A CONSUMING ROLE: When comedian John Cleese issued a casting call for the title role in his latest movie, A Fish Called Wanda, he didn't know it would be finis for most of the auditioning fish. "We had several acting fish that we were planning to try out," says Cleese, "but one morning we walked over to the tank and realized that this particular fish had eaten 32 extras. She must have wanted the part very badly to have disposed of the competition in that way. It was actually more characteristic of an agent than an actor, but we figured that if we did not give her the part, she might eat us also."

IT DOESN'T AD UP: At the recent New Music Seminar in New York, Paul McGuinness, U2's manager, applauded the anti-advertising sentiments expressed by Neil Young in his MTV-banned video, This Note's for You. "What is the point of going through all the trouble of being Michael Jackson and achieving so much musically and culturally if you're prepared to place all the credibility at the disposal of [Pepsi]?" he said. "The music is much more precious than that."

SCRIPT TEASE: She's presently enjoying success playing the middle-aged mother in Neil Simon's Broadway Bound on Broadway, but comedian Joan Rivers wasn't always on a role. "Would you believe no one ever, ever sent me a script in my 23 years in show business," says Joan. "I'd run around saying, 'Please let me read. There's more to me than blond hair and red nail polish,' but no one listened." As for her role as a 1940s Brooklyn housewife in Broadway Bound, the normally cosmetic-conscious Joan says, "The first time I saw myself as this woman, with no makeup and brown hair, I recognized that this is what I'd have looked like had I not gone into show business. This is what I would have been."

WATERGATE UNDER THE BRIDGE: Ben Bradlee Jr., whose new book is called Guts and Glory: The Rise and Fall of Oliver North, believes the Iran-contra affair is far more serious than Watergate. "Iran-contra has constitutional implications," says Bradlee (whose dad, editor of the Washington Post, became a household word after Watergate). "Watergate was really only a political dirty trick, a break-in, that became serious when President [Richard] Nixon tried to cover it up. Iran-contra was far more serious, yet [President Ronald] Reagan never paid the price because the American people still love him. If Nixon had done Iran-contra, it would've been 'see you later.' "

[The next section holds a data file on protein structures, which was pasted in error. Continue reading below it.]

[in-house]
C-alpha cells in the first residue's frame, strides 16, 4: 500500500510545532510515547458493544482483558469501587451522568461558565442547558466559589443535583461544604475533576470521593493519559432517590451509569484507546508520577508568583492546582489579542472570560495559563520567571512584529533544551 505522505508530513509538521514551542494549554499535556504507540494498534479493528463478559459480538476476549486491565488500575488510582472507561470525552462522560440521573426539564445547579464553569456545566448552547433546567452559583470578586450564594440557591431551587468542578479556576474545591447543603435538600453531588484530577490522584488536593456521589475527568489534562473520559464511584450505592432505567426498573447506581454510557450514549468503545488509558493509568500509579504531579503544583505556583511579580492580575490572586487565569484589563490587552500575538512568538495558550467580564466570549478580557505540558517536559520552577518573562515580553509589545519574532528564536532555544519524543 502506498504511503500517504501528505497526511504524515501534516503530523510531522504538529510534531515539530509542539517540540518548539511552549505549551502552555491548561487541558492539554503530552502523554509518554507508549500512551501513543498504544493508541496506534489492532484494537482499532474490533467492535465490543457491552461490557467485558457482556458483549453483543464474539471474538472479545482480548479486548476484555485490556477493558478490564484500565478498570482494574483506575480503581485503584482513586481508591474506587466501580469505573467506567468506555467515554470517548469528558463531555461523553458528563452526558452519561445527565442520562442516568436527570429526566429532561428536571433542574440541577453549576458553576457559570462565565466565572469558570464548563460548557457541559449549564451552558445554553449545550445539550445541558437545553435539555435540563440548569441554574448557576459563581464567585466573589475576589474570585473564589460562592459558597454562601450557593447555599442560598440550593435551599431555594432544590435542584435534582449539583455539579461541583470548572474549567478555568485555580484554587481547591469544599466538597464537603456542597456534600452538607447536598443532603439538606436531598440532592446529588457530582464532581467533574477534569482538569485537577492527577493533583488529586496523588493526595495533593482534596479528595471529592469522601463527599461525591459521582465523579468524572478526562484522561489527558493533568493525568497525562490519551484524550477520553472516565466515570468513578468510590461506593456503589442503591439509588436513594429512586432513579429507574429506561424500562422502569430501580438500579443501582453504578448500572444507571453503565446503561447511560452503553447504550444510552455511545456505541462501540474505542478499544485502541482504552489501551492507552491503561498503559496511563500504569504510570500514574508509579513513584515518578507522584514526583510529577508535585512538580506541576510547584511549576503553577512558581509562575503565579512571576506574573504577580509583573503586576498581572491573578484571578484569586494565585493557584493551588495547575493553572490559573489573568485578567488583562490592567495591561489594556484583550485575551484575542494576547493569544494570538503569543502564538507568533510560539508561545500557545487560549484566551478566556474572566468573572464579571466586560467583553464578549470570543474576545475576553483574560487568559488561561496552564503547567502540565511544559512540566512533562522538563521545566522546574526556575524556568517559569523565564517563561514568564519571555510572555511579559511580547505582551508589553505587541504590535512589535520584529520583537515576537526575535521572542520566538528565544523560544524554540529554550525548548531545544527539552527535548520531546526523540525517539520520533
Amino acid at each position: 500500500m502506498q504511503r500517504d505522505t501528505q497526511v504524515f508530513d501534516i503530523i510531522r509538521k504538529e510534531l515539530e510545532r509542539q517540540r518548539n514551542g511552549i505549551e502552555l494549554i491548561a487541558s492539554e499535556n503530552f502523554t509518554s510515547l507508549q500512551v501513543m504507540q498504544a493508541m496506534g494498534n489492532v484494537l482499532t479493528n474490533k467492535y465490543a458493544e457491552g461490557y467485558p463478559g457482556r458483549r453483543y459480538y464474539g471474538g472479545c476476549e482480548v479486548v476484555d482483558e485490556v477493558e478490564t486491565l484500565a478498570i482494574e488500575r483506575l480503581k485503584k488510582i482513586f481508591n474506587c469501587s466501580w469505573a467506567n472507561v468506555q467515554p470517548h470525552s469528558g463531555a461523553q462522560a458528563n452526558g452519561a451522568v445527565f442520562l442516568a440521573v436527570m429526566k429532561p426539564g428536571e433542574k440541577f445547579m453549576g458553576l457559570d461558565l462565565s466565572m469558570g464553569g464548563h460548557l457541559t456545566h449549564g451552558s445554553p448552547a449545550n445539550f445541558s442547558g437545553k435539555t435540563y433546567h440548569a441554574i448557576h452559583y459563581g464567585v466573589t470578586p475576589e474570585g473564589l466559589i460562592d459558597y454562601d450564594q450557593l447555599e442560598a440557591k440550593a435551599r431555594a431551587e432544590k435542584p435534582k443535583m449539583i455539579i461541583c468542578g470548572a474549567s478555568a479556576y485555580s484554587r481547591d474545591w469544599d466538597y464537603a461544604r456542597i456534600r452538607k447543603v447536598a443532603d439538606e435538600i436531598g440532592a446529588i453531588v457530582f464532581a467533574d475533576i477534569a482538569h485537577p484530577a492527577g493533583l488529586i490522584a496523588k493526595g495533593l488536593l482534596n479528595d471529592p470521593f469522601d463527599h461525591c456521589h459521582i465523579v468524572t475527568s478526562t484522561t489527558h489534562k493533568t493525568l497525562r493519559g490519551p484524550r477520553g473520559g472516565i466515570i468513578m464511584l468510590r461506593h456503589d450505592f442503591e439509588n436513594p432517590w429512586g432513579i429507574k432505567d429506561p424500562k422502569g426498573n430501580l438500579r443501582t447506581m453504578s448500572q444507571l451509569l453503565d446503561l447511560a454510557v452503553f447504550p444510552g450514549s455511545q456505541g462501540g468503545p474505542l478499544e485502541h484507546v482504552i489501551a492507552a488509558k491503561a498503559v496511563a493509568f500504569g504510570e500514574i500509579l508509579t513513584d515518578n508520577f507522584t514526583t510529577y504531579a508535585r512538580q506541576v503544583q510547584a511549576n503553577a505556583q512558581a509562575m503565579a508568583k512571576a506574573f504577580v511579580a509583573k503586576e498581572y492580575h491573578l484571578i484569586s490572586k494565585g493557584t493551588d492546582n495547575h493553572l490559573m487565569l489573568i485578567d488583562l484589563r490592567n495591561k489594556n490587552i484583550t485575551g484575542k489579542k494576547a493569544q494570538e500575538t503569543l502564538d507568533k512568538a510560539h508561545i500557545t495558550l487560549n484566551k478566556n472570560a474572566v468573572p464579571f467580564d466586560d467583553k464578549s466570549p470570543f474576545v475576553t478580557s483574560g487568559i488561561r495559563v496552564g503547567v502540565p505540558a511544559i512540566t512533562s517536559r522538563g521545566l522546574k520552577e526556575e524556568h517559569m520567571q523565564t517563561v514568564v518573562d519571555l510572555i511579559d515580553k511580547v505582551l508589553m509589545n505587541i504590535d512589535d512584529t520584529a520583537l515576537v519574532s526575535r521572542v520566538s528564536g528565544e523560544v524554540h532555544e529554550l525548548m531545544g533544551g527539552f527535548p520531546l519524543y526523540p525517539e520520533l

RELATIVE APATHY: Actress Kyra Sedgwick, 22, who's set to marry Kevin Bacon next month, says she doesn't mind occasionally being a celebrity by association—as long as the association is with Bacon and not her dead cousin, Edie Sedgwick, whom she never knew. "I think it's kind of pathetic that people are so into her," says Kyra about Edie, the Andy Warhol protégée and movie star (Ciao Manhattan) who, at 28, overdosed on pills in 1971. "She wasn't a great actress. I mean she had some charisma, but she was wasted. I think that Edie's sad, and to call her my cousin doesn't do anything for me. If anything it's like, 'Well, she had a crazy, sad cousin who killed herself.' A lot of people have crazy, sad cousins who kill themselves."

MAKES THE HOST OF IT: Singer Kenny Rogers is going to try hosting a syndicated talk show next year. Having been a guest on a good number of talk shows himself, he says he has some pretty clear ideas on how he wants to spend, and not spend, his hour of air-time on his own show. "I'm not interested in sensationalism," he says, nor in grandstanding. "I've been a guest on talk shows where I didn't say anything. The host would ask me a question and then run on about his opinion of what my opinion would be. Some hosts want to show their intelligence by doing all the talking. I'm not going to do all the talking because I don't want to show my ignorance," he says. "I figure, a good guest talks, a good host listens."